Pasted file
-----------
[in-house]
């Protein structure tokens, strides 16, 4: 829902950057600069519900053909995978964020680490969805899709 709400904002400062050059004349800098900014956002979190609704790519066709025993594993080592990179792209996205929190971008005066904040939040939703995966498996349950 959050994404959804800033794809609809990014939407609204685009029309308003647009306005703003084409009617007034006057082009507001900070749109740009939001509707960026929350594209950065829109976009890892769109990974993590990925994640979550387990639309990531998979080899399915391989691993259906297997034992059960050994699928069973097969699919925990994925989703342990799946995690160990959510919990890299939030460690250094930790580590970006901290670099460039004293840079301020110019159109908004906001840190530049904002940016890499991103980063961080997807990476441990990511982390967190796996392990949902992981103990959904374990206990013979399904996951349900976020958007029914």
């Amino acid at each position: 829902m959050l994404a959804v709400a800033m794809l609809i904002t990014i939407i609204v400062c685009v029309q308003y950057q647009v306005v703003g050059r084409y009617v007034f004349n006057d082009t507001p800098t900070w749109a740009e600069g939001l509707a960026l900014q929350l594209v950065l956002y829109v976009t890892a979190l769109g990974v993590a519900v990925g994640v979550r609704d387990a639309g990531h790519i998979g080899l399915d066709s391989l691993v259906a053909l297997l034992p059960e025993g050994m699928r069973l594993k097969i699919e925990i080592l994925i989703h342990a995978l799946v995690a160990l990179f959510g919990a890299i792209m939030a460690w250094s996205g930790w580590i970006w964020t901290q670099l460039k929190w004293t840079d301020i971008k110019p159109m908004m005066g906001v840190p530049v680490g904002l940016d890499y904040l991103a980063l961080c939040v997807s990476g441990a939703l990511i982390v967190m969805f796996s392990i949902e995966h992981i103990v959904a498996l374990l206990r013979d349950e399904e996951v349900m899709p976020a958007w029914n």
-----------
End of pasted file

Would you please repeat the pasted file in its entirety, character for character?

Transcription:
[in-house]
């Protein structure tokens, strides 16, 4: 829902950057600069519900053909995978964020680490969805899709 709400904002400062050059004349800098900014956002979190609704790519066709025993594993080592990179792209996205929190971008005066904040939040939703995966498996349950 959050994404959804800033794809609809990014939407609204685009029309308003647009306005703003084409009617007034006057082009507001900070749109740009939001509707960026929350594209950065829109976009890892769109990974993590990925994640979550387990639309990531998979080899399915391989691993259906297997034992059960050994699928069973097969699919925990994925989703342990799946995690160990959510919990890299939030460690250094930790580590970006901290670099460039004293840079301020110019159109908004906001840190530049904002940016890499991103980063961080997807990476441990990511982390967190796996392990949902992981103990959904374990206990013979399904996951349900976020958007029914």
């Amino acid at each position: 829902m959050l994404a959804v709400a800033m794809l609809i904002t990014i939407i609204v400062c685009v029309q308003y950057q647009v306005v703003g050059r084409y009617v007034f004349n006057d082009t507001p800098t900070w749109a740009e600069g939001l509707a960026l900014q929350l594209v950065l956002y829109v976009t890892a979190l769109g990974v993590a519900v990925g994640v979550r609704d387990a639309g990531h790519i998979g080899l399915d066709s391989l691993v259906a053909l297997l034992p059960e025993g050994m699928r069973l594993k097969i699919e925990i080592l994925i989703h342990a995978l799946v995690a160990l990179f959510g919990a890299i792209m939030a460690w250094s996205g930790w580590i970006w964020t901290q670099l460039k929190w004293t840079d301020i971008k110019p159109m908004m005066g906001v840190p530049v680490g904002l940016d890499y904040l991103a980063l961080c939040v997807s990476g441990a939703l990511i982390v967190m969805f796996s392990i949902e995966h992981i103990v959904a498996l374990l206990r013979d349950e399904e996951v349900m899709p976020a958007w029914n």